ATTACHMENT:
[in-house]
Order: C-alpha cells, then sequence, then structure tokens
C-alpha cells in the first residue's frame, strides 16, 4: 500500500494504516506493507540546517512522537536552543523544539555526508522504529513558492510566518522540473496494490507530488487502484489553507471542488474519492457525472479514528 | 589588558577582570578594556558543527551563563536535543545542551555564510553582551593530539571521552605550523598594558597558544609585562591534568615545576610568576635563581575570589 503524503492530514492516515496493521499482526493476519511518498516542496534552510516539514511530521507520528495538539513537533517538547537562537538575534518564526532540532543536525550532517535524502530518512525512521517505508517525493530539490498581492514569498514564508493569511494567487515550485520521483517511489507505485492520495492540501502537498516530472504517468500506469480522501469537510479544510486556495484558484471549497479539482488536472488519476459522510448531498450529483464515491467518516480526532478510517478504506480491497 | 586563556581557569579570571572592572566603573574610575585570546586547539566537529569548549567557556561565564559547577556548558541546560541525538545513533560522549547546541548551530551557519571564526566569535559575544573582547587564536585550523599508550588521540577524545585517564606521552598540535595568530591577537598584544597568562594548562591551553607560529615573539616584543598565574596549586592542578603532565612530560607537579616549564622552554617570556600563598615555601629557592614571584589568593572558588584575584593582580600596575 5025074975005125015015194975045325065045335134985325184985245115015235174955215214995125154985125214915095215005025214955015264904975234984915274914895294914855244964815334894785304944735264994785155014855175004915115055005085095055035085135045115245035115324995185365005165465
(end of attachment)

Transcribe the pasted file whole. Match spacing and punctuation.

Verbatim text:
[in-house]
Order: C-alpha cells, then sequence, then structure tokens
C-alpha cells in the first residue's frame, strides 16, 4: 500500500494504516506493507540546517512522537536552543523544539555526508522504529513558492510566518522540473496494490507530488487502484489553507471542488474519492457525472479514528 | 589588558577582570578594556558543527551563563536535543545542551555564510553582551593530539571521552605550523598594558597558544609585562591534568615545576610568576635563581575570589 503524503492530514492516515496493521499482526493476519511518498516542496534552510516539514511530521507520528495538539513537533517538547537562537538575534518564526532540532543536525550532517535524502530518512525512521517505508517525493530539490498581492514569498514564508493569511494567487515550485520521483517511489507505485492520495492540501502537498516530472504517468500506469480522501469537510479544510486556495484558484471549497479539482488536472488519476459522510448531498450529483464515491467518516480526532478510517478504506480491497 | 586563556581557569579570571572592572566603573574610575585570546586547539566537529569548549567557556561565564559547577556548558541546560541525538545513533560522549547546541548551530551557519571564526566569535559575544573582547587564536585550523599508550588521540577524545585517564606521552598540535595568530591577537598584544597568562594548562591551553607560529615573539616584543598565574596549586592542578603532565612530560607537579616549564622552554617570556600563598615555601629557592614571584589568593572558588584575584593582580600596575 5025074975005125015015194975045325065045335134985325184985245115015235174955215214995125154985125214915095215005025214955015264904975234984915274914895294914855244964815334894785304944735264994785155014855175004915115055005085095055035085135045115245035115324995185365005165465